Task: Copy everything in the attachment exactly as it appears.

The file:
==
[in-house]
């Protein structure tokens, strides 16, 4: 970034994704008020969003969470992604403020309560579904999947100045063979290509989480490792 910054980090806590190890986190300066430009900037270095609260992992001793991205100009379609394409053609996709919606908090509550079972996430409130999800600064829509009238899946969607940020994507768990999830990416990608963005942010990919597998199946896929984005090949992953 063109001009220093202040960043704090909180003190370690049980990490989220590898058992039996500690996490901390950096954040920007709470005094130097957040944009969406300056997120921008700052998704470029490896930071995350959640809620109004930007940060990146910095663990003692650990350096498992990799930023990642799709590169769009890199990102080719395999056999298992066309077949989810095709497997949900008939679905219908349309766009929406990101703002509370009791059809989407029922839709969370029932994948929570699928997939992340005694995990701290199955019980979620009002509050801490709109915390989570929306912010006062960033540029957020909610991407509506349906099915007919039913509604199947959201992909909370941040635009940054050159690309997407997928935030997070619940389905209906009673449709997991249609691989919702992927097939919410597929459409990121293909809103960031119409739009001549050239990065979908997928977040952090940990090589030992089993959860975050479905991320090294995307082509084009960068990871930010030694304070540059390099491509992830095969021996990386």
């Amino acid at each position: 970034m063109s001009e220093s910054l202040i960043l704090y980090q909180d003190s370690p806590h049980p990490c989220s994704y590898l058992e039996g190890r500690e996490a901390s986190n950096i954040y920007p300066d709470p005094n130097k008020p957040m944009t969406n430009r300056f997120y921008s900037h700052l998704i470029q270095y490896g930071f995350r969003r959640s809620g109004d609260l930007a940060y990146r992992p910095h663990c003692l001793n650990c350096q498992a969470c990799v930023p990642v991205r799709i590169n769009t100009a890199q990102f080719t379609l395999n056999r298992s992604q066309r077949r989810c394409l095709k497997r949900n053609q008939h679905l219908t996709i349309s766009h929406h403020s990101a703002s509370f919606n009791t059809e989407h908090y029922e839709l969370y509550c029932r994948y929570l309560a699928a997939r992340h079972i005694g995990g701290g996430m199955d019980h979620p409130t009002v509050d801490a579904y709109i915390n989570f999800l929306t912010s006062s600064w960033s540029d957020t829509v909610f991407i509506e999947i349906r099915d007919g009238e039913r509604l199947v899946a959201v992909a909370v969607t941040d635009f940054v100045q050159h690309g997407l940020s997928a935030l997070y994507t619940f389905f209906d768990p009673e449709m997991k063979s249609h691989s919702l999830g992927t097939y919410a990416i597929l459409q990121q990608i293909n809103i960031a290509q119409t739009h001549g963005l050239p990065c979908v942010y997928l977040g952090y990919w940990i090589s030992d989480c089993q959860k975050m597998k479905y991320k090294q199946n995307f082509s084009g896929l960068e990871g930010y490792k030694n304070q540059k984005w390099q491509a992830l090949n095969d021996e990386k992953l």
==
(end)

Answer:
[in-house]
């Protein structure tokens, strides 16, 4: 970034994704008020969003969470992604403020309560579904999947100045063979290509989480490792 910054980090806590190890986190300066430009900037270095609260992992001793991205100009379609394409053609996709919606908090509550079972996430409130999800600064829509009238899946969607940020994507768990999830990416990608963005942010990919597998199946896929984005090949992953 063109001009220093202040960043704090909180003190370690049980990490989220590898058992039996500690996490901390950096954040920007709470005094130097957040944009969406300056997120921008700052998704470029490896930071995350959640809620109004930007940060990146910095663990003692650990350096498992990799930023990642799709590169769009890199990102080719395999056999298992066309077949989810095709497997949900008939679905219908349309766009929406990101703002509370009791059809989407029922839709969370029932994948929570699928997939992340005694995990701290199955019980979620009002509050801490709109915390989570929306912010006062960033540029957020909610991407509506349906099915007919039913509604199947959201992909909370941040635009940054050159690309997407997928935030997070619940389905209906009673449709997991249609691989919702992927097939919410597929459409990121293909809103960031119409739009001549050239990065979908997928977040952090940990090589030992089993959860975050479905991320090294995307082509084009960068990871930010030694304070540059390099491509992830095969021996990386």
């Amino acid at each position: 970034m063109s001009e220093s910054l202040i960043l704090y980090q909180d003190s370690p806590h049980p990490c989220s994704y590898l058992e039996g190890r500690e996490a901390s986190n950096i954040y920007p300066d709470p005094n130097k008020p957040m944009t969406n430009r300056f997120y921008s900037h700052l998704i470029q270095y490896g930071f995350r969003r959640s809620g109004d609260l930007a940060y990146r992992p910095h663990c003692l001793n650990c350096q498992a969470c990799v930023p990642v991205r799709i590169n769009t100009a890199q990102f080719t379609l395999n056999r298992s992604q066309r077949r989810c394409l095709k497997r949900n053609q008939h679905l219908t996709i349309s766009h929406h403020s990101a703002s509370f919606n009791t059809e989407h908090y029922e839709l969370y509550c029932r994948y929570l309560a699928a997939r992340h079972i005694g995990g701290g996430m199955d019980h979620p409130t009002v509050d801490a579904y709109i915390n989570f999800l929306t912010s006062s600064w960033s540029d957020t829509v909610f991407i509506e999947i349906r099915d007919g009238e039913r509604l199947v899946a959201v992909a909370v969607t941040d635009f940054v100045q050159h690309g997407l940020s997928a935030l997070y994507t619940f389905f209906d768990p009673e449709m997991k063979s249609h691989s919702l999830g992927t097939y919410a990416i597929l459409q990121q990608i293909n809103i960031a290509q119409t739009h001549g963005l050239p990065c979908v942010y997928l977040g952090y990919w940990i090589s030992d989480c089993q959860k975050m597998k479905y991320k090294q199946n995307f082509s084009g896929l960068e990871g930010y490792k030694n304070q540059k984005w390099q491509a992830l090949n095969d021996e990386k992953l």